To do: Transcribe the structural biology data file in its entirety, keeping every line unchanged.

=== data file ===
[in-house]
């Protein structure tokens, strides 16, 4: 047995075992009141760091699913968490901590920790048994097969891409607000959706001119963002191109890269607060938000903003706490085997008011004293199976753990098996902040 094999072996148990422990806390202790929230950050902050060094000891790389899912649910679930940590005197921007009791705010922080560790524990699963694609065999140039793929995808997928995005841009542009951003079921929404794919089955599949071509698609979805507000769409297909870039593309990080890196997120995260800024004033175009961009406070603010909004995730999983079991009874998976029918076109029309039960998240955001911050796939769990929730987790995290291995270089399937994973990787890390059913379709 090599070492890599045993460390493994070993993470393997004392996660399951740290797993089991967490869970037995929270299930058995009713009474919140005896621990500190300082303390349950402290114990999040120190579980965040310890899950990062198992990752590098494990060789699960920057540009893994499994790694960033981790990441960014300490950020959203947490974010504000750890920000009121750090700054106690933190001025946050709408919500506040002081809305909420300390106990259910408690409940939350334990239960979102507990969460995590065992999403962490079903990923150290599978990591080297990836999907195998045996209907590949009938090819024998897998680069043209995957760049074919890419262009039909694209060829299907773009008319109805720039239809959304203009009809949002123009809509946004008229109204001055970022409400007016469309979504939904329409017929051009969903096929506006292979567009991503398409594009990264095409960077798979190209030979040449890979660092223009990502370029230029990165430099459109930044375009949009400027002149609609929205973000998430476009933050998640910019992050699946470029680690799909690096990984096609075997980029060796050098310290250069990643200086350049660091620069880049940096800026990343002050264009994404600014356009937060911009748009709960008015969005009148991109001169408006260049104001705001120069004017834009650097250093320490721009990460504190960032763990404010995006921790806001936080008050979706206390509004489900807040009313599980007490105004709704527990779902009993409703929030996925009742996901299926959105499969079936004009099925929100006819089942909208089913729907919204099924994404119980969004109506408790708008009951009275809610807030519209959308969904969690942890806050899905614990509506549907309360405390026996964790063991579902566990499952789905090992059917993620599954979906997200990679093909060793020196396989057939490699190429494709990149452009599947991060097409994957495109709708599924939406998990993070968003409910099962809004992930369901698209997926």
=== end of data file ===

[in-house]
């Protein structure tokens, strides 16, 4: 047995075992009141760091699913968490901590920790048994097969891409607000959706001119963002191109890269607060938000903003706490085997008011004293199976753990098996902040 094999072996148990422990806390202790929230950050902050060094000891790389899912649910679930940590005197921007009791705010922080560790524990699963694609065999140039793929995808997928995005841009542009951003079921929404794919089955599949071509698609979805507000769409297909870039593309990080890196997120995260800024004033175009961009406070603010909004995730999983079991009874998976029918076109029309039960998240955001911050796939769990929730987790995290291995270089399937994973990787890390059913379709 090599070492890599045993460390493994070993993470393997004392996660399951740290797993089991967490869970037995929270299930058995009713009474919140005896621990500190300082303390349950402290114990999040120190579980965040310890899950990062198992990752590098494990060789699960920057540009893994499994790694960033981790990441960014300490950020959203947490974010504000750890920000009121750090700054106690933190001025946050709408919500506040002081809305909420300390106990259910408690409940939350334990239960979102507990969460995590065992999403962490079903990923150290599978990591080297990836999907195998045996209907590949009938090819024998897998680069043209995957760049074919890419262009039909694209060829299907773009008319109805720039239809959304203009009809949002123009809509946004008229109204001055970022409400007016469309979504939904329409017929051009969903096929506006292979567009991503398409594009990264095409960077798979190209030979040449890979660092223009990502370029230029990165430099459109930044375009949009400027002149609609929205973000998430476009933050998640910019992050699946470029680690799909690096990984096609075997980029060796050098310290250069990643200086350049660091620069880049940096800026990343002050264009994404600014356009937060911009748009709960008015969005009148991109001169408006260049104001705001120069004017834009650097250093320490721009990460504190960032763990404010995006921790806001936080008050979706206390509004489900807040009313599980007490105004709704527990779902009993409703929030996925009742996901299926959105499969079936004009099925929100006819089942909208089913729907919204099924994404119980969004109506408790708008009951009275809610807030519209959308969904969690942890806050899905614990509506549907309360405390026996964790063991579902566990499952789905090992059917993620599954979906997200990679093909060793020196396989057939490699190429494709990149452009599947991060097409994957495109709708599924939406998990993070968003409910099962809004992930369901698209997926």